Sustainable finance: Taskforce or talking shop?
It has the backing of Prince Charles, as well as several big names in banking – but will the Financial Services Taskforce contribute anything new to the fight against climate change?
In 1965, the satirist and songwriter Tom Lehrer said of protest songs: “It takes a certain amount of courage to get up in a coffee house or a college auditorium and come out in favour of the things that everybody else in the audience is against, like peace and justice and brotherhood and so on.”
Euromoney was reminded of his words this week, when yet another press release promoting the launch of yet another sustainability initiative for the financial industry landed in our inbox.
These are arriving at the rate of about two a week – or at least, that’s how it sometimes feels. But a couple of things made this one stand out from the crowd.
Firstly, as was made clear from the outset, this one carries the imprimatur of His Royal Highness the Prince of Wales – seven of the press release’s first eight words. Secondly, it is even harder than usual to work out what value this project is promising to add.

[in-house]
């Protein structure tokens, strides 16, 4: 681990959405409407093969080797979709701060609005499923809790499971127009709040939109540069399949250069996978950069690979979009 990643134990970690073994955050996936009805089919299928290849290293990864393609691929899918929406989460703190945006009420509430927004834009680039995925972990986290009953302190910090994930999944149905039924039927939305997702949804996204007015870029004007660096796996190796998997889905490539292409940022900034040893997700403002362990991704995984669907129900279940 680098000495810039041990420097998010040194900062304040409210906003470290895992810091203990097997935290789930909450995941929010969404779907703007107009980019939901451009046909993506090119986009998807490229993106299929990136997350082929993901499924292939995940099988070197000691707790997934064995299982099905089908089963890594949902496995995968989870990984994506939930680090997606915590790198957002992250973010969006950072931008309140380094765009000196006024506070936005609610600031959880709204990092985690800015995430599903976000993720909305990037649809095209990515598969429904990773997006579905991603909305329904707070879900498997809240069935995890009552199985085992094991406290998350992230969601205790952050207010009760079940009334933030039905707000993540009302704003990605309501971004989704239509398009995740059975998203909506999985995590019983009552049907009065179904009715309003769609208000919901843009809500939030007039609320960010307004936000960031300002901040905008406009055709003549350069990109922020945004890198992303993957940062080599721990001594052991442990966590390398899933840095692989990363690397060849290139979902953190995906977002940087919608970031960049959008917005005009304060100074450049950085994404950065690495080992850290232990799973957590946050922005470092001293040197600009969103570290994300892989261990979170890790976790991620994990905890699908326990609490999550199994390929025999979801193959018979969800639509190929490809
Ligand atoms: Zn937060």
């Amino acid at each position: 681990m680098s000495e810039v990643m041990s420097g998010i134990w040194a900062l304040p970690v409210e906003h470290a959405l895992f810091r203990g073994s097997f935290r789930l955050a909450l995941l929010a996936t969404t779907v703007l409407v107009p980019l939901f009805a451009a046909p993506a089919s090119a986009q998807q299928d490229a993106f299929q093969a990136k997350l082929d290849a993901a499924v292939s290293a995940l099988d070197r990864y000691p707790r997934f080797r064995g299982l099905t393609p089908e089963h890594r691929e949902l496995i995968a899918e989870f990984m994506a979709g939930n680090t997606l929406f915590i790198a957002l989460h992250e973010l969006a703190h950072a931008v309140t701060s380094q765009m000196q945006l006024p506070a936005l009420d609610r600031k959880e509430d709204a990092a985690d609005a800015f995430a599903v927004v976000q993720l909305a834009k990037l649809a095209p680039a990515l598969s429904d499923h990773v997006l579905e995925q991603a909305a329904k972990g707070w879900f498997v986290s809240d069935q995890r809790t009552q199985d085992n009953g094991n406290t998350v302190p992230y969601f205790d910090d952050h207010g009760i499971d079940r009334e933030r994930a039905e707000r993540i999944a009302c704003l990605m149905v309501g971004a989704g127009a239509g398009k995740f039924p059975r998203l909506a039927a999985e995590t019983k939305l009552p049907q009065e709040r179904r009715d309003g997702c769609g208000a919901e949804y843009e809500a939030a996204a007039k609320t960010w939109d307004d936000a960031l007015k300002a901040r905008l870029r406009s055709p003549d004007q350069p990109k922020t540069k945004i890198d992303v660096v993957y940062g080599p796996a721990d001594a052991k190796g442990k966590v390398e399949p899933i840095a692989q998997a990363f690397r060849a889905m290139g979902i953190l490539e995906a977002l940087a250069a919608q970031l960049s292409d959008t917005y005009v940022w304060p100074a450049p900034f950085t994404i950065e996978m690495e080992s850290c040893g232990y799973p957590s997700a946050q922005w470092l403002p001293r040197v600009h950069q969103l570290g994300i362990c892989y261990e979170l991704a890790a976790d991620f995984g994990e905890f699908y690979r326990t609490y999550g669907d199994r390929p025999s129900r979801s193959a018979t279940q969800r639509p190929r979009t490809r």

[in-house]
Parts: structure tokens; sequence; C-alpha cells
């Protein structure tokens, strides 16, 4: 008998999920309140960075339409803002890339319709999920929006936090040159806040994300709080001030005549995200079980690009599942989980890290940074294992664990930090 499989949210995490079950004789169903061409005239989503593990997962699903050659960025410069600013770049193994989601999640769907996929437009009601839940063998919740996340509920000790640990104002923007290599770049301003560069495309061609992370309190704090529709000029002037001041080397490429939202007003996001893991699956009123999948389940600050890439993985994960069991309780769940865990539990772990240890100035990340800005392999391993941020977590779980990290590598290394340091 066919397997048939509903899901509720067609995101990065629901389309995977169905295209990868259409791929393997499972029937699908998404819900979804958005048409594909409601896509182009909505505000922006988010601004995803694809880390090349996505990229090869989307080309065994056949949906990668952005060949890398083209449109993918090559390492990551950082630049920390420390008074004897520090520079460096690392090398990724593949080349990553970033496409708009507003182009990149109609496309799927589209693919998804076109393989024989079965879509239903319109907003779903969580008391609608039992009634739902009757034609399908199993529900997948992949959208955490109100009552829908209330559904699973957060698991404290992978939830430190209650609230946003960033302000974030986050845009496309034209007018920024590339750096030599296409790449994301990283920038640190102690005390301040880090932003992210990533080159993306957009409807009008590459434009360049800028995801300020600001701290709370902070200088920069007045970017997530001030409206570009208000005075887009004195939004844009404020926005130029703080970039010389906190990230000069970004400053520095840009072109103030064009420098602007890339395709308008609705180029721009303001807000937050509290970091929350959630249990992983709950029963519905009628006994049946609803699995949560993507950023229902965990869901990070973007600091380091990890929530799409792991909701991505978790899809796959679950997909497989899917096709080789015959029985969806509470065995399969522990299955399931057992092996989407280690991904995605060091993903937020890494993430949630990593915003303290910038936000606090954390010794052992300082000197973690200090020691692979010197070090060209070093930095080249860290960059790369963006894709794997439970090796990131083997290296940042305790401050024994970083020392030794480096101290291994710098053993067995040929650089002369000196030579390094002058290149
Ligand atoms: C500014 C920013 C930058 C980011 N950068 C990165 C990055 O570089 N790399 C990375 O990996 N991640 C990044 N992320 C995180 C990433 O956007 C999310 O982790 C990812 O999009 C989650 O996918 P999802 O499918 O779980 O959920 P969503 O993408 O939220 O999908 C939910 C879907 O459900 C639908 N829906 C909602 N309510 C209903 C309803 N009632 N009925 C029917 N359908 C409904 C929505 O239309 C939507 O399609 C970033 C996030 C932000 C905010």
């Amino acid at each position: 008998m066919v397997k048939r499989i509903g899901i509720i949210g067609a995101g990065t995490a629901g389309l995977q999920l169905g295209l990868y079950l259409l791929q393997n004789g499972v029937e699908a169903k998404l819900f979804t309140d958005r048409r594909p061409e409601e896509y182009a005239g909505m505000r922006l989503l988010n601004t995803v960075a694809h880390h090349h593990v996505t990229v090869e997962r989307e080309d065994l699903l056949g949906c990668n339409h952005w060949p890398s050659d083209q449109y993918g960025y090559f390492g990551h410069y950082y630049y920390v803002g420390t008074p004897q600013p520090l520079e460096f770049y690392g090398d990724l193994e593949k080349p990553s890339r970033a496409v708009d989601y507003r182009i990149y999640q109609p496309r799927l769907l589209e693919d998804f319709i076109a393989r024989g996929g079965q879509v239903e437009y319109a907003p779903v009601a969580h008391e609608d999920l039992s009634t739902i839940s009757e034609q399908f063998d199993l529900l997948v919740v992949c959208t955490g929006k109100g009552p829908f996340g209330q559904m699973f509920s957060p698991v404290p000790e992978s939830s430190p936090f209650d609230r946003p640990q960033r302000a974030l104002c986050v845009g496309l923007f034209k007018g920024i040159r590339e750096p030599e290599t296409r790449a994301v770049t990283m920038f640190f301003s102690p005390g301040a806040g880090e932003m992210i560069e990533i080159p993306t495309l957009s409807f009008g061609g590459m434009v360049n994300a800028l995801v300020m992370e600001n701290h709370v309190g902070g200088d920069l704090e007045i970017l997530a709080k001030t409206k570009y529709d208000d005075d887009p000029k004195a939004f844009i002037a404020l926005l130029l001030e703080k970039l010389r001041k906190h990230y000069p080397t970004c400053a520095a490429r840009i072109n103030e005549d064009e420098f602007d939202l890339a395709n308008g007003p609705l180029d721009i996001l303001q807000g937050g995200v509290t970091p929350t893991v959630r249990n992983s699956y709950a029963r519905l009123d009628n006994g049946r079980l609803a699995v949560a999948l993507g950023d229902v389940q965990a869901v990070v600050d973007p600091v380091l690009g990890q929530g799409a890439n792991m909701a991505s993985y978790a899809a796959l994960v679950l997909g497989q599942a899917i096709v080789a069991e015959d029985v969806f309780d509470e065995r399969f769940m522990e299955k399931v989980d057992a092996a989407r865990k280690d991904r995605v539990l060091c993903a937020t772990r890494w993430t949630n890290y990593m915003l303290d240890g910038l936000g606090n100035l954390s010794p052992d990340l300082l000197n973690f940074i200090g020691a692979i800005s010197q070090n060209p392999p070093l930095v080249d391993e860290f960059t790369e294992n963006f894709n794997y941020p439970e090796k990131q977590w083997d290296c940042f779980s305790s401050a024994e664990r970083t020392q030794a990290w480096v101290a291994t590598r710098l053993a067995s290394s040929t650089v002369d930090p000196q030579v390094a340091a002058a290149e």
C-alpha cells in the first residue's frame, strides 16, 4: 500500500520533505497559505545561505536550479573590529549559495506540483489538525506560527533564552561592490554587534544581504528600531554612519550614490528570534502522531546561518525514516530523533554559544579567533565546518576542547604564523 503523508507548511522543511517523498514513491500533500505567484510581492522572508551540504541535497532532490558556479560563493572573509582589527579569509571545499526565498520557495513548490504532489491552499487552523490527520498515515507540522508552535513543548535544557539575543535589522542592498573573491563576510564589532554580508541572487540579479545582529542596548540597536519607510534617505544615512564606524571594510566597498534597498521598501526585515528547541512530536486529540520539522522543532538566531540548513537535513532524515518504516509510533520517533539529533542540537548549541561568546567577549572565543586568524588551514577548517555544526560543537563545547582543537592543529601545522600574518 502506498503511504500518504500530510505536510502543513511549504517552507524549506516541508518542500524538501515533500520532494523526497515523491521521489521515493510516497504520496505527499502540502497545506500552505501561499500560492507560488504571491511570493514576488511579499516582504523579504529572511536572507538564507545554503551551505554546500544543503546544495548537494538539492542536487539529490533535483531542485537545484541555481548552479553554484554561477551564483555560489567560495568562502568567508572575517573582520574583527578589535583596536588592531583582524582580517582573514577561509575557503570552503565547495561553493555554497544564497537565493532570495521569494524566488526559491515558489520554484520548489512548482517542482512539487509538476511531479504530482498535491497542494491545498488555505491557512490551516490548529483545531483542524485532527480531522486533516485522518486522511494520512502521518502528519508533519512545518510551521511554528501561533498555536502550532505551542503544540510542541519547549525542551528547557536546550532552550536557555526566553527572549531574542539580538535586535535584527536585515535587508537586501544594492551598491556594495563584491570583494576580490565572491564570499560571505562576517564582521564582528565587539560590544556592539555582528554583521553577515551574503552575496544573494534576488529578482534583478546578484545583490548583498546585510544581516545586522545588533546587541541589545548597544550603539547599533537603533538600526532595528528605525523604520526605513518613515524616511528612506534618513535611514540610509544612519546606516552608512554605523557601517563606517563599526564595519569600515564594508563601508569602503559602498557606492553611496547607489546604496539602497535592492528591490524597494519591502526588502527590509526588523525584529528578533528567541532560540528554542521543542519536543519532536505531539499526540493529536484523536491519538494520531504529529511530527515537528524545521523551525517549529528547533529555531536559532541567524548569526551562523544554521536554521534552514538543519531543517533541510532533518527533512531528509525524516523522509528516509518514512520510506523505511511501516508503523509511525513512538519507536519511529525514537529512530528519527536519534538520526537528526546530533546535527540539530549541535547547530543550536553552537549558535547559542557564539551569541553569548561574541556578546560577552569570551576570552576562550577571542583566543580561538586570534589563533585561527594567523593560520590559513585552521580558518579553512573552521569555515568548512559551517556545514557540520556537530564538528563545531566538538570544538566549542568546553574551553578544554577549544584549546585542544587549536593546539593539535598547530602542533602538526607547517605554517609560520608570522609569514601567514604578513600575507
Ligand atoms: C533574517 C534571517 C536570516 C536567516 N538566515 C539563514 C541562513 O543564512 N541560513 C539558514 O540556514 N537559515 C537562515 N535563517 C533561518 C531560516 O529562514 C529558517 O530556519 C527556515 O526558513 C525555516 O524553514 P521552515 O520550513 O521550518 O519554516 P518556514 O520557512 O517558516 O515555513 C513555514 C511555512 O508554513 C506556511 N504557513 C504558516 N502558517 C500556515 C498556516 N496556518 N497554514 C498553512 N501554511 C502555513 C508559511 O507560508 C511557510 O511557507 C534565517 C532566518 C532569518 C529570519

The new Financial Services Taskforce (FSTF) is part of the Sustainable Markets Initiative (SMI), a venture co-chaired by Prince Charles and Bank of America’s Brian Moynihan that was launched with much éclat at Davos 2020.
By its own account, the SMI is “a network of global business leaders and others committed to creating truly sustainable markets through the integration of natural, social and financial capital”.
So far, so laudable. But what of the new FSTF? It has managed to attract some big names. Chaired by HSBC boss Noel Quinn, it also counts among its membership the chief executives of Barclays, Citi, BNP Paribas, NatWest, Standard Chartered and, of course, Bank of America.
As to what tasks it will undertake – well, this is where it gets a bit murky.
The idea is that, as part of the preparations for the COP26 climate change conference in November, the FSTF will focus on three areas: net-zero carbon emissions; accelerating investment into sustainable infrastructure; and “climate solutions”, which here seems to mean carbon markets.
It would be hard to argue that these topics are undeserving of attention or are not critical for the banks involved.
Citi, Bank of America and Barclays all ranked in the top 10 funders of fossil fuels in the four years after the signing of the Paris Climate Agreement, according to the Rainforest Action Network (RAN), with HSBC and BNP Paribas close behind.
The question is whether HRH’s taskforce can add anything useful to what is being done already.
Take carbon emissions. Here the FSTF is promising to “define a credible pathway for how banks can achieve net zero”, “work to advance industry best practices” and “engage across industries to help accelerate the transition to a net-zero economy”.
The track record of the SMI does not raise high hopes for its offshoot